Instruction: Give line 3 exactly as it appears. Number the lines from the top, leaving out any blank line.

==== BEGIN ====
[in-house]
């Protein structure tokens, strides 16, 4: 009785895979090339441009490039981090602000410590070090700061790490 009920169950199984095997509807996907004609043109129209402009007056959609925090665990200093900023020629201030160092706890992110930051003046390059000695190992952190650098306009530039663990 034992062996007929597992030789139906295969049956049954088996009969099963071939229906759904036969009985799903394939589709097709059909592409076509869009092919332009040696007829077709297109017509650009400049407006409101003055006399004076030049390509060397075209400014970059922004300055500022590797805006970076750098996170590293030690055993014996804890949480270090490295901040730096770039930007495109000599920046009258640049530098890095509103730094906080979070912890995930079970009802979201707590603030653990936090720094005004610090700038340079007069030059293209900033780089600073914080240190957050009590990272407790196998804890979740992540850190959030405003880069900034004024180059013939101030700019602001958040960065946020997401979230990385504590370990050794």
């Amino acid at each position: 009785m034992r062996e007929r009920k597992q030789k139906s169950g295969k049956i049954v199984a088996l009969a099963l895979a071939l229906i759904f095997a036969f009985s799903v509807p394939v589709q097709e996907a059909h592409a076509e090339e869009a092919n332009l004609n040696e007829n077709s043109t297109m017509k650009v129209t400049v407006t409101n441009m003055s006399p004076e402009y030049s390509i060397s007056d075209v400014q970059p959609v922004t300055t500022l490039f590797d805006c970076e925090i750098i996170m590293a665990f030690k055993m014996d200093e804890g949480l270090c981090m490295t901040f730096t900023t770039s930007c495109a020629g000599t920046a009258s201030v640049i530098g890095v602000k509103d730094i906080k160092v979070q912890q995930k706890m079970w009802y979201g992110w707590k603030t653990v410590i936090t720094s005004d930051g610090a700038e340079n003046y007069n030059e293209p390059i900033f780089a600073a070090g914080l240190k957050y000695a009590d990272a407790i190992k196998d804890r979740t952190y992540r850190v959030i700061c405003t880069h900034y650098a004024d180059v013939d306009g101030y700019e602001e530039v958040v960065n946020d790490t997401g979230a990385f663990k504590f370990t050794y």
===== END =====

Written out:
């Amino acid at each position: 009785m034992r062996e007929r009920k597992q030789k139906s169950g295969k049956i049954v199984a088996l009969a099963l895979a071939l229906i759904f095997a036969f009985s799903v509807p394939v589709q097709e996907a059909h592409a076509e090339e869009a092919n332009l004609n040696e007829n077709s043109t297109m017509k650009v129209t400049v407006t409101n441009m003055s006399p004076e402009y030049s390509i060397s007056d075209v400014q970059p959609v922004t300055t500022l490039f590797d805006c970076e925090i750098i996170m590293a665990f030690k055993m014996d200093e804890g949480l270090c981090m490295t901040f730096t900023t770039s930007c495109a020629g000599t920046a009258s201030v640049i530098g890095v602000k509103d730094i906080k160092v979070q912890q995930k706890m079970w009802y979201g992110w707590k603030t653990v410590i936090t720094s005004d930051g610090a700038e340079n003046y007069n030059e293209p390059i900033f780089a600073a070090g914080l240190k957050y000695a009590d990272a407790i190992k196998d804890r979740t952190y992540r850190v959030i700061c405003t880069h900034y650098a004024d180059v013939d306009g101030y700019e602001e530039v958040v960065n946020d790490t997401g979230a990385f663990k504590f370990t050794y």